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What Zelenskyy’s military revamp means for ‘winning’ in Ukraine

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If talk of the war in Ukraine last year revolved around how its military offensive was going, today it’s largely centered on how the nation’s defensive lines are shaping up.

Last month, Ukraine’s prime minister announced a “record amount” of government funding for the construction of bulwarks.

Why We Wrote This

The war in Ukraine is at a pivotal point, after a disappointing counteroffensive and a halt of U.S. aid. Ukraine’s task now is to demonstrate a clear war strategy and shore up Western support.

While that’s good news to soldiers battling in the trenches against their deeply dug-in Russian adversaries, these sorts of messages do little to counter concerns among Western allies that, two years after President Vladimir Putin’s invasion, the war has reached a stalemate. This was also the assessment from Ukraine’s top general, Valerii Zaluzhny, who was fired ​Thursday in what President Volodymyr Zelenskyy ​framed as a much-needed pivot.

Stalemate is a concern, too, for Republican lawmakers in the United States who are withholding war funds for Ukraine while demanding, among other things, that Kyiv – and the Biden administration – articulate just how the war against Russia might be won.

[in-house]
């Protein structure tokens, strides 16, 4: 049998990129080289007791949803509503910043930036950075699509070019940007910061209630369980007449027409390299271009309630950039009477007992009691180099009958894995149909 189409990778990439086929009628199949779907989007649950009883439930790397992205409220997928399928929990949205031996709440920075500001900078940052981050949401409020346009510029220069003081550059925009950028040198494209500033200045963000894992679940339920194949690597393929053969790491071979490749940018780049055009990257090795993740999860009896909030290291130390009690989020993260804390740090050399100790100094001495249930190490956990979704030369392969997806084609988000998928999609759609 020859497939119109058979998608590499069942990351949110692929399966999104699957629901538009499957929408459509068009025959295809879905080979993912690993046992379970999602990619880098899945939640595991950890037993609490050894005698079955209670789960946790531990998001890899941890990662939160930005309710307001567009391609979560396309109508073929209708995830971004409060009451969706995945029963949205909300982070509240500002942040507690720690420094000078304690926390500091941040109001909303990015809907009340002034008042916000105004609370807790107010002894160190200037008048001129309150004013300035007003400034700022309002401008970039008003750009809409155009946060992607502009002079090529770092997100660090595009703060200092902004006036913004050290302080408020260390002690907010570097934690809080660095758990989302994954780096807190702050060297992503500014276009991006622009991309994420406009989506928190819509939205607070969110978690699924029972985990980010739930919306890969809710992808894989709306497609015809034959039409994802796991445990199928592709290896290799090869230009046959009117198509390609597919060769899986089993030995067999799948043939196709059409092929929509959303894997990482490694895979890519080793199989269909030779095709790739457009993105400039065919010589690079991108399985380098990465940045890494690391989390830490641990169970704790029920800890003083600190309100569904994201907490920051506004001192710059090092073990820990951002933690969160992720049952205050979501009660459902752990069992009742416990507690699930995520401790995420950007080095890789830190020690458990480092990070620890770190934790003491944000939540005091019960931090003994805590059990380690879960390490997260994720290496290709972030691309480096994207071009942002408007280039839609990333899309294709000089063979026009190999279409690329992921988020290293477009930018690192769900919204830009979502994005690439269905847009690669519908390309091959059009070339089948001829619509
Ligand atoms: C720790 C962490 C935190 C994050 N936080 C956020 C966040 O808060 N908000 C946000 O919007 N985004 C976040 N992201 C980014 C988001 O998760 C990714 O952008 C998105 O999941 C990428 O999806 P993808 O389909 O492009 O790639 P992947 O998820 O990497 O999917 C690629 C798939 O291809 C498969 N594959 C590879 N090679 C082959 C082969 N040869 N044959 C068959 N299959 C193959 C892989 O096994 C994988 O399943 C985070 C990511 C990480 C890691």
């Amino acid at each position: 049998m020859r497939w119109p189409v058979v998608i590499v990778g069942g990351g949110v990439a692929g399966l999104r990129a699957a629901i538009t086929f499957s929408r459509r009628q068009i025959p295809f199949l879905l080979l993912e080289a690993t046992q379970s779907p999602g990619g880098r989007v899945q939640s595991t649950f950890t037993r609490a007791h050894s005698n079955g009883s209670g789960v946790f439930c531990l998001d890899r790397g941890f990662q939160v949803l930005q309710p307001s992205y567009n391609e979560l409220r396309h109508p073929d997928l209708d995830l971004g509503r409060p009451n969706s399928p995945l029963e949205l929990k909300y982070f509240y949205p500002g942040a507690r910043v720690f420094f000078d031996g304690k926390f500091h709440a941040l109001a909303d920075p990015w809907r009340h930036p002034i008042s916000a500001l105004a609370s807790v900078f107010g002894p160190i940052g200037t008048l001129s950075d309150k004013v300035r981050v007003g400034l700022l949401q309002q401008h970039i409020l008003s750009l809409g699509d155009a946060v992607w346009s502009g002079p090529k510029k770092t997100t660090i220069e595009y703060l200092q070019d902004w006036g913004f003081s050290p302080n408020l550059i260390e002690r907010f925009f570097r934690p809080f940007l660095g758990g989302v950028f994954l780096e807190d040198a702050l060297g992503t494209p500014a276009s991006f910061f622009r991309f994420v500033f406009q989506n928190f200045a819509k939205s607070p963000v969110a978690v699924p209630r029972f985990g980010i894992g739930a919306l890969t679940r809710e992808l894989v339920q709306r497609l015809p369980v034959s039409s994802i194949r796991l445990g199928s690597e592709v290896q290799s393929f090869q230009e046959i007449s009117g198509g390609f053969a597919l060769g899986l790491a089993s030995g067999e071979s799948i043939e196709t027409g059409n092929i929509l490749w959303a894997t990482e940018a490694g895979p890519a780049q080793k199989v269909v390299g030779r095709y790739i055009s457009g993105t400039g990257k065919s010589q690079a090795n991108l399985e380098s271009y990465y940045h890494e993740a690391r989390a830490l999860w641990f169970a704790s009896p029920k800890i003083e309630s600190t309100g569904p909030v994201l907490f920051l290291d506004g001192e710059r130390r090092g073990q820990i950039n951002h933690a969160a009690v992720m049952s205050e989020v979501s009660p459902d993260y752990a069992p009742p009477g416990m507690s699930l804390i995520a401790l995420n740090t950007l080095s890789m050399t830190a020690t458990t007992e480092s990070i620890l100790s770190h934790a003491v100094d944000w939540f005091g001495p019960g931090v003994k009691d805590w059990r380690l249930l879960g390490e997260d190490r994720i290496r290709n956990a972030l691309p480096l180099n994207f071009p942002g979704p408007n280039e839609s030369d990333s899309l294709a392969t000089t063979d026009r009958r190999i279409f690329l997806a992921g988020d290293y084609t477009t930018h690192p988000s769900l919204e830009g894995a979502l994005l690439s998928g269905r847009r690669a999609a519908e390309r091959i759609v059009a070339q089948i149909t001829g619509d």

Coming up with a “theory of victory” would, “I think, ease some concerns of supporters and opponents [of war funding] – if it’s a good answer,” says retired Col. Mark Cancian, senior adviser on international security at the Center for Strategic and International Studies in Washington.

If talk of the war in Ukraine last year revolved around how its military offensive was going, today it’s largely centered on how the nation’s defensive lines are shaping up.

Just last month, Ukraine’s prime minister announced a “record amount” of government funding for the construction of bulwarks.

While that’s good news to soldiers battling in the trenches against their deeply dug-in Russian adversaries, these sorts of messages do little to counter concerns among Western allies that, two years after President Vladimir Putin’s invasion, the war has reached a stalemate.

Why We Wrote This

The war in Ukraine is at a pivotal point, after a disappointing counteroffensive and a halt of U.S. aid. Ukraine’s task now is to demonstrate a clear war strategy and shore up Western support.

This was also the assessment from Ukraine’s top general, Valerii Zaluzhny, who was fired ​Thursday in what President Volodymyr Zelenskyy ​framed as a much-needed pivot. 

“2024 can become successful for Ukraine only through effective changes in the basis of our defense,” Mr. Zelenskyy wrote on Telegram. Another social media post by a Zelenskyy adviser added that Ukraine needs to prevent stagnation on the front line, since it negatively affects public opinion. 

Stalemate is a concern, too, for Republican lawmakers in the United States who are withholding war funds for Ukraine while demanding, among other things, that Kyiv – and the Biden administration – articulate just how the war against Russia might be won. 



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